“To the ancients, friendship seemed the happiest and most fully human of all loves; the crown of life and the school of virtue. The modern world, in comparison, ignores it.” Although C. S. Lewis wrote this over fifty years ago, his words remain true today. Friendship—true and deep friendship—is one of the most needed, yet neglected relationships in our day.
We don’t hear friendship as a compelling or strong word anymore. We’ve often trivialized this word and this relationship. We hear clichés like, “Old friends warm the heart;” “With a little help from my friends;” “Friends are flowers in the garden of life.” These can be charming (to some), but they are not compelling. They make friendship seem like a nice-but-optional cherry on top of the important aspects of life.
But real friendship is much deeper and better than the clichés. Here are four steps we can take to recover a kind of friendship that is better than those tired phrases.
The Necessity of True Friends
First, we must see that friendship is not just a social accessory; it is a relational necessity. When God made humanity, he started by placing one man in a garden, surrounded by land, sea and air that teemed with communal life. And then God said, “it is not good that the man should be alone” (Gen. 2:18). God pronounced this before sin entered the world. Although sin is our deepest problem, solitude was our first. The need for human companionship is essential for living the abundant, “good” life that God designed us for. Which is why he provided Adam with a companion, a spouse who would partner with him to saturate the world with human society.
Second, we must recover a forgotten vision of true friendship. Many spouses attend conferences about marriage. Parents read books about raising children. What about friendship? We don’t give it the same attention or intentional thought. But when we do, we find that it is significantly deeper than shallow acquaintanceship. It is based on more than shared tastes and similar interests.
What is true friendship? It is an affectionate bond forged between two people as they journey through life with openness and trust. It looks like Jonathan and David in the Bible. Scripture says their souls were knit together, bound with sincere affection (1 Samuel 18: 1-3). And once this bond is forged, a true friend “sticks closer than a brother” (Prov. 18:24). Through the ups and downs of life, through seasons of sunshine and days of darkness, a true friend remains constant. And this friendship is marked by truth and trust. A friend is transparent about the true state of his or her soul, and a friend trusts that honesty will be met with empathy and guarded with care. And through all our failures at being faithful companions, true friends forgive one another freely and often. Brotherly and sisterly love covers a multitude of relational sins.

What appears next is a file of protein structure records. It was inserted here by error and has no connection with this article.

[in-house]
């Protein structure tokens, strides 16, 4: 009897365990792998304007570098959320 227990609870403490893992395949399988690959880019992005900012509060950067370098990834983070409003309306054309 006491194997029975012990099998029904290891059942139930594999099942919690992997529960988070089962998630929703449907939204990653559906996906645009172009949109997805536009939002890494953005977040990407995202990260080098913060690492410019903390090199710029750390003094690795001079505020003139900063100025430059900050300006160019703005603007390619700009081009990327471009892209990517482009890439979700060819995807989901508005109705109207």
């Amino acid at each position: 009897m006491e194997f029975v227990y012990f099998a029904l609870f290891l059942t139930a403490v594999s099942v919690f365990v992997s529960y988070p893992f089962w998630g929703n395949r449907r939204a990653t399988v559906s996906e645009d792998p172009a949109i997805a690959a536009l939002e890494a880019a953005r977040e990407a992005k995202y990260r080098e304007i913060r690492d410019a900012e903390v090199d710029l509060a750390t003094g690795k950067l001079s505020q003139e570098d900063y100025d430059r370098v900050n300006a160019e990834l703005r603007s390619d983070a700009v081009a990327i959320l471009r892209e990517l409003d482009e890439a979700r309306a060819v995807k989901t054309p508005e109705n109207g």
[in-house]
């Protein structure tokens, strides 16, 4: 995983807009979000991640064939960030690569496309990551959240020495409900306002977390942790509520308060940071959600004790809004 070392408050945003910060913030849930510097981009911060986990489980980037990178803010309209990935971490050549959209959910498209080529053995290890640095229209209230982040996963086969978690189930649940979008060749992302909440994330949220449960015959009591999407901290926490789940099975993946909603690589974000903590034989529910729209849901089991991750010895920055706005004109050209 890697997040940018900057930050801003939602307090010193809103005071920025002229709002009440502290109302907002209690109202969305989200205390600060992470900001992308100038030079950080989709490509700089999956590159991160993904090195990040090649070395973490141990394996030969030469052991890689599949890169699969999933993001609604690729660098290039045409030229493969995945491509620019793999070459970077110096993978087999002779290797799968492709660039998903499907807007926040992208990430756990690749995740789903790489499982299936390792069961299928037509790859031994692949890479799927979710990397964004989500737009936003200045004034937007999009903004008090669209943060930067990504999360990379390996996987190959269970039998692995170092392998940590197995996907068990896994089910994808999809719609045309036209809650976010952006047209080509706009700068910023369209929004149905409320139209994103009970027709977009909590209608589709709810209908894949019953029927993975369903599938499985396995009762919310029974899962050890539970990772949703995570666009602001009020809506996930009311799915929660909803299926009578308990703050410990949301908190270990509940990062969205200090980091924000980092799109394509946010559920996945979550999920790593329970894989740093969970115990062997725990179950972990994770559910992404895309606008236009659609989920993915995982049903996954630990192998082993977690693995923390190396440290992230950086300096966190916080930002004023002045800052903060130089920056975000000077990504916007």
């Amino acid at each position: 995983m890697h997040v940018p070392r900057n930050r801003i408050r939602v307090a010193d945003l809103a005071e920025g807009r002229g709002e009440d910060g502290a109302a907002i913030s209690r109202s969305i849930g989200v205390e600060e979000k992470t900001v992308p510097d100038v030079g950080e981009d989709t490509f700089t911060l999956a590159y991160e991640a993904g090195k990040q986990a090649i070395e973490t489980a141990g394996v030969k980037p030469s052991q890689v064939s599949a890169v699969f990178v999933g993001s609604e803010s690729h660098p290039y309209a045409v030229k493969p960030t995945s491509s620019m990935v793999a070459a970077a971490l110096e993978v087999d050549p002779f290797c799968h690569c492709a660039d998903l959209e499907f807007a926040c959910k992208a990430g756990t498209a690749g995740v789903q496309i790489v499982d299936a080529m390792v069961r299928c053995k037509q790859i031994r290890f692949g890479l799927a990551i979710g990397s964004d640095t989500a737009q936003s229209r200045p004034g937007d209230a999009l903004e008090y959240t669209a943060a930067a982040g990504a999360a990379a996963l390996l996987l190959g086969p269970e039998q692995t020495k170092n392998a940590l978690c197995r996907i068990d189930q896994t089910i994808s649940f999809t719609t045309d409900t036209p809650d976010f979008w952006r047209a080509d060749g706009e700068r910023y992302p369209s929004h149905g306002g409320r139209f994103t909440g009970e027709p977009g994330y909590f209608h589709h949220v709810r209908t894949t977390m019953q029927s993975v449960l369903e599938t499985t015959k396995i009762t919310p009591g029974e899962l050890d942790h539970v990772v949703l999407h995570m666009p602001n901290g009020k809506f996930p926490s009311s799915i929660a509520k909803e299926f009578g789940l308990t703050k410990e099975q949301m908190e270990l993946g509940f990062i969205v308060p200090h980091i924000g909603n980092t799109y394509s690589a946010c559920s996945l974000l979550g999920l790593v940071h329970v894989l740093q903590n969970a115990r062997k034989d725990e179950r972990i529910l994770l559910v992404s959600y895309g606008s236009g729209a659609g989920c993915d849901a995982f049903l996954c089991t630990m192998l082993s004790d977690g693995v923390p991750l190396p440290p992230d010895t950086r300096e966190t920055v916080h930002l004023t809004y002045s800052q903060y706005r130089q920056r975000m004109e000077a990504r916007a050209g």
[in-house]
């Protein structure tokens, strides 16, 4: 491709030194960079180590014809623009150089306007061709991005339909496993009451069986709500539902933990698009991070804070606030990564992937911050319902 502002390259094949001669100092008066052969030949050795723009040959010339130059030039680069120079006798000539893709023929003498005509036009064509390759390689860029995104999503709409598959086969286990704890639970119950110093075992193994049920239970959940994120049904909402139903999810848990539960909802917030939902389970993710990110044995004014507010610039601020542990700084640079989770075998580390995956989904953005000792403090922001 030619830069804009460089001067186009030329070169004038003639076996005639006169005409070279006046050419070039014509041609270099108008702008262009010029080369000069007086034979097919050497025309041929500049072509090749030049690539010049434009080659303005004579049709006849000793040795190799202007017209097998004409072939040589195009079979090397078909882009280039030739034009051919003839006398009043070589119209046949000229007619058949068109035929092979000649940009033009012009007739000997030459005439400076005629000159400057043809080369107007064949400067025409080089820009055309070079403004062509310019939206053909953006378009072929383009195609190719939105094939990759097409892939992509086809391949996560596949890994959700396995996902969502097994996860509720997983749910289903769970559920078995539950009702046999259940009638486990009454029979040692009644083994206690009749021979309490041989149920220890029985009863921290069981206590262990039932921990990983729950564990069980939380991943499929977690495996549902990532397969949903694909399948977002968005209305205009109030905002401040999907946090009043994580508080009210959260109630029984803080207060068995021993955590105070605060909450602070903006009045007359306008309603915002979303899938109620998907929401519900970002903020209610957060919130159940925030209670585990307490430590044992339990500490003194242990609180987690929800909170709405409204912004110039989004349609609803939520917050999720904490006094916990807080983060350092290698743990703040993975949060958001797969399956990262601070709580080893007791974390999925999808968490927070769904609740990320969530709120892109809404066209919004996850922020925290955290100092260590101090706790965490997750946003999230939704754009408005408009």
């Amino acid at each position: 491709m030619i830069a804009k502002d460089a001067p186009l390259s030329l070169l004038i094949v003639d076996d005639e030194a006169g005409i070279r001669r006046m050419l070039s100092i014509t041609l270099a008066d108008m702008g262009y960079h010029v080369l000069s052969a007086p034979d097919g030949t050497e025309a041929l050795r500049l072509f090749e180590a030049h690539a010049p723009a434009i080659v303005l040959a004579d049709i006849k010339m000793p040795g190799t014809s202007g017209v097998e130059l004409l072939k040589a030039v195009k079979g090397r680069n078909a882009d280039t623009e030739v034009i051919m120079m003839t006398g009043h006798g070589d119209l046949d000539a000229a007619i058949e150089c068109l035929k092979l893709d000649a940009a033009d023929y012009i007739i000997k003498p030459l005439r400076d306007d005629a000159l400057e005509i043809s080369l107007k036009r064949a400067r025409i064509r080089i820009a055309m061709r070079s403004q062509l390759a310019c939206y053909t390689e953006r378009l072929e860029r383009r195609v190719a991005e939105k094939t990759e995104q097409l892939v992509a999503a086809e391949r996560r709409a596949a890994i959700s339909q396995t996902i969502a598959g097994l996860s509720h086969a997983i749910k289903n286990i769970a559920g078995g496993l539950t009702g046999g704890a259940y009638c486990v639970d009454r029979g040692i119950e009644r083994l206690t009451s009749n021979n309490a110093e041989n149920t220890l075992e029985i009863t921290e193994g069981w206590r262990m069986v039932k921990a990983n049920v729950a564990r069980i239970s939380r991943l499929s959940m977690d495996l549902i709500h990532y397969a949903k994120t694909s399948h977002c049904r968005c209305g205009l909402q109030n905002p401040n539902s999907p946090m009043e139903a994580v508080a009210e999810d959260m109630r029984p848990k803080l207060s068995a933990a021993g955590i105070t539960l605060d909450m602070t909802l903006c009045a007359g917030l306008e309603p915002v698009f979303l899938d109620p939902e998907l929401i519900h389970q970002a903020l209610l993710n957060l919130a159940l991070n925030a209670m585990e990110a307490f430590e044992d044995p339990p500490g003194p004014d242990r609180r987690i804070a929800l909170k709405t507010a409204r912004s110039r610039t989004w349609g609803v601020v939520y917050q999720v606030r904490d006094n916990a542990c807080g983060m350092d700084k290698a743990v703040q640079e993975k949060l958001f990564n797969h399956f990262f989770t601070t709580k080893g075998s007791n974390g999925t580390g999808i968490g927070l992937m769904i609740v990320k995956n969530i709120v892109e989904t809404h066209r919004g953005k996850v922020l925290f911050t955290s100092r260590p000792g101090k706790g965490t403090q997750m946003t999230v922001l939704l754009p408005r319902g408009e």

The Meaning of Friendship
Third, we must know that friendship is more than a horizontal, human reality. We were made for communion with God. God made us to know him. Jesus Christ is not just the King of kings; he is also the Friend of sinners.
What does it mean that Jesus is our truest Friend? Just before he went to the cross, he said, “Greater love has no one than this, that someone lay down his life for his friends. You are my friends if you do what I command you” (John 15:13–14). Jesus wants us to understand the cross as history’s most heroic act of friendship. Jesus wants believers to understand themselves as his dearest friends. And this does not diminish his authority in our lives, for he said we are his friends if we do what he commands us. He is not our king or our friend; he is gloriously both.
As we embrace this deeper vision of friendship with Christ, we will also thicken our understanding of friendship with one another. However highly or lowly we esteem friendship with Jesus will correspond with how highly or lowly we esteem friendship in general (and vice versa).
Prioritize Your Friendships
After we take these three steps, we keep walking from here, taking concrete steps to forge deeper friendships. As the early Church Father John Chrysostom preached, “A great thing friendship is, and how great, no one can learn, and no discourse represent, but experience itself.” So, as our esteem for real friendship rises, we’ll need to find creative ways to practically pursue it in our everyday life.
What will this look like? This may mean scheduling a weekly breakfast or lunch with someone. It may mean calling a friend more often on your way home from school or work. It may look like inviting someone over to join you in watching a favorite show, movie or sporting event. It may look like reading a good book or discussing the Bible with someone regularly. Or it will look like setting aside one night each week for hospitality in your home. In all of this, it will always involve asking more questions, listening more empathetically and opening up more transparently.
Every effort we put into deepening our relationships is worth it. Because true friendship does much more than “warm the heart” and give us “a little help.” It is a primary way that we tap into the joy we were made for.
Drew Hunter (MA, Wheaton College) is the author of Made for Friendship: The Relationship That Halves Our Sorrows and Doubles Our Joys. He is also the teaching pastor at Zionsville Fellowship in Zionsville, Indiana. He previously served as a minister for young adults at Grace Church of DuPage and taught religious studies at College of DuPage. Drew and his wife, Christina, live in Zionsville, Indiana, and have four children.